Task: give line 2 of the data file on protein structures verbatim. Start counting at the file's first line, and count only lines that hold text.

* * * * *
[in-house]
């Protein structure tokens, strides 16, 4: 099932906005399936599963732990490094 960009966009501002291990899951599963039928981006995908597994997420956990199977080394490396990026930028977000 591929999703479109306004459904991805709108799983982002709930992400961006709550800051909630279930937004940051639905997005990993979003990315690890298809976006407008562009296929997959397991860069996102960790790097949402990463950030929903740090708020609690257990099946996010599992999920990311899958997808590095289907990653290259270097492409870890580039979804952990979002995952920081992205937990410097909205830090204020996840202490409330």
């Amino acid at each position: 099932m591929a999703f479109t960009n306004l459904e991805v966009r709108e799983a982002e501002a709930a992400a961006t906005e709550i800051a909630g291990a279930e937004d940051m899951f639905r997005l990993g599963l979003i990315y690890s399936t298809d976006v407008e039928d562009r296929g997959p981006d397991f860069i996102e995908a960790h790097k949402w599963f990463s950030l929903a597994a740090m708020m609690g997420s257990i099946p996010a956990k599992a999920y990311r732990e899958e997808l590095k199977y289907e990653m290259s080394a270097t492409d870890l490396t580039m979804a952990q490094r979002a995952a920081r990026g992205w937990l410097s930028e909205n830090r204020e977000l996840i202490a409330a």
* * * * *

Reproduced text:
């Protein structure tokens, strides 16, 4: 099932906005399936599963732990490094 960009966009501002291990899951599963039928981006995908597994997420956990199977080394490396990026930028977000 591929999703479109306004459904991805709108799983982002709930992400961006709550800051909630279930937004940051639905997005990993979003990315690890298809976006407008562009296929997959397991860069996102960790790097949402990463950030929903740090708020609690257990099946996010599992999920990311899958997808590095289907990653290259270097492409870890580039979804952990979002995952920081992205937990410097909205830090204020996840202490409330």